On July 14, Senate Majority Leader Chuck Schumer, Senate Finance Committee Chairman Ron Wyden and Sen. Cory Booker introduced the Cannabis Administration and Opportunity Act in the U.S. Senate. If passed into law, the bill would finally end the federal prohibition of cannabis, once and for all.
On one hand, the bill is truly historic, because this is the first time senators from a major party have introduced a bill that would decriminalize cannabis at the federal level.
On the other hand, it’s nonsensical that this federal conversation is just beginning, since weed (or, as the feds still call it, marijuana) has now been fully legalized for adult use in 18 states, starting with Colorado and Washington in 2012, and 37 states have approved medical programs. In California, cannabis has been legal for medical use since 1996 and for recreational use since late 2016.
But those are all state laws. Under federal law, cannabis remains quite illegal: It is classified as a Schedule I drug under the Controlled Substances Act. Because of federal restrictions, the cannabis industry faces significant challenges with banking, transportation and paying taxes, even in states where it is legal.
This bill, which as released as a “discussion draft,” is partially based on a failed effort from 2020 out of the House of Representatives known as the MORE Act. Among many actions, it proposes removing federal penalties for cannabis, expunging criminal records for nonviolent offenders of federal cannabis laws, earmarking funding for restorative-justice programs, establishing tax rates for cannabis products, and formally allowing states to decide whether to legalize cannabis.
In states where recreational use is already legalized, removing federal penalties would solve those aforementioned banking, transport and taxation problems for cannabis businesses. In places where weed is still illegal, state governments could opt to keep it that way. The Food and Drug Administration and the Treasury Department’s Alcohol and Tobacco Tax and Trade Bureau would regulate the production, distribution and sale of cannabis. In an effort to address injustice caused by federal marijuana prohibitions, the Justice Department would establish an office to help people convicted of nonviolent marijuana-related violations transition out of incarceration.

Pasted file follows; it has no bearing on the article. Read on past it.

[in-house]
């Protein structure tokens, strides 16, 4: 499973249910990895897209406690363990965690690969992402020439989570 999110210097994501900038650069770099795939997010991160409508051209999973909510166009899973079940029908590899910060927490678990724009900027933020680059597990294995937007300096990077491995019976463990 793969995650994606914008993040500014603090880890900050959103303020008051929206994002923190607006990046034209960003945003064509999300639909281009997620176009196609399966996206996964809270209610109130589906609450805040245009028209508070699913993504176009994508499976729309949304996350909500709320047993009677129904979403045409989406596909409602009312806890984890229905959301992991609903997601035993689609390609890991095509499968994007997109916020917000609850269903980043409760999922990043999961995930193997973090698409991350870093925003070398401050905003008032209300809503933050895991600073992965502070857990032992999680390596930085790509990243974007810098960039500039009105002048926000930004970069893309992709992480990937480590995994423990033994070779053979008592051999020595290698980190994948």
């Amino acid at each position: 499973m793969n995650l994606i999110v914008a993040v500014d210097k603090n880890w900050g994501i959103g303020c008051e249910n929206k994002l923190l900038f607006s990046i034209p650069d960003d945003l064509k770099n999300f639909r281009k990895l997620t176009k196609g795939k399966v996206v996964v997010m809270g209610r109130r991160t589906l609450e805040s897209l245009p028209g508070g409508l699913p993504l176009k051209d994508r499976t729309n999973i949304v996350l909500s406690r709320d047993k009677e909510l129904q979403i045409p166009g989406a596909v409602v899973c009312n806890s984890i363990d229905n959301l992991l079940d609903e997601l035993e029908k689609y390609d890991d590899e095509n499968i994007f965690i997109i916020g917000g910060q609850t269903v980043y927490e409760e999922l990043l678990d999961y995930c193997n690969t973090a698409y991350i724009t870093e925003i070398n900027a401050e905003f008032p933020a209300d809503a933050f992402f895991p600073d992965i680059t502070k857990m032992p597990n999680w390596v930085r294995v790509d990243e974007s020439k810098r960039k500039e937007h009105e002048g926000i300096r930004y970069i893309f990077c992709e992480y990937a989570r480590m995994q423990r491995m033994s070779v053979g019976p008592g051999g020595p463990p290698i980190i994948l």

“While under the hood there are some items that require more public input, this breakthrough legislation is a great starting point in addressing all of the federal obstacles for the cannabis industry to be legitimized just as any other industry in America,” says local cannabis entrepreneur J. Alex Gomez, the publisher and editor-in-chief of AloftMagazine.com, a Palm Springs-based online cannabis lifestyle and information magazine.
However, not all the news in the bill is good for the cannabis industry. While cannabis businesses are currently subject to federal income taxes and state excise taxes, products currently are not subject to any federal excise taxes. The bill would impose a federal excise tax on cannabis products in a manner similar to the tax imposed on alcohol and tobacco. The general rate of tax would be 10% in the first year, followed by annual increases up to 25% over the next three years. In year five, the tax would be levied on a per-ounce rate in the case of cannabis flower, or a per-milligram-of-THC rate in the case of any cannabis extract. Small cannabis producers would be eligible for a 50 percent reduction in their tax rate via a tax credit. Also, a sales permit would be required from the U.S. Department of the Treasury, similar to what is required for alcohol products. Any producer of cannabis products would have to register with the Food and Drug Administration.
The tax issue is a big one, according to Rich Eaton, the owner of The Vault in Cathedral City. “I have concerns with the level of taxes, and you might as well forget about cannabis as a viable industry in California, with a compounded tax rate at 70%,” he said, referring to the sales and cannabis taxes already paid to local governments, as well as state taxes paid to Sacramento. As taxes are passed along from the cultivators and producers to the retail side, the price of products would certainly rise—and this is bad news to an industry that is fighting a robust illegal marketplace.
In its current form, the bill is unlikely to pass. Schumer needs to convince 10 Republicans in the Senate to vote for the bill while guaranteeing all 50 Democrats remain in favor. Michael Correia, director of government relations for the National Cannabis Industry Association, recently mentioned that the bill might be more of a campaign booster for Schumer—who faces a re-election campaign next year—rather than a plausible attempt at lawmaking.
Even if the bill passed the Senate and then the House of Representatives, President Joseph Biden would have to sign the legislation into law—and it’s unclear if he would do so. He has expressed support for decriminalizing marijuana, but not for full legalization. At a news briefing just after the draft bill was introduced, White House Press Secretary Jen Psaki said “nothing has changed” regarding Biden’s views on cannabis reform.
What’s next? A formal bill has not yet been introduced, but anyone can weigh in via public comment via Cannabis_Reform@finance.senate.gov by Sept. 1.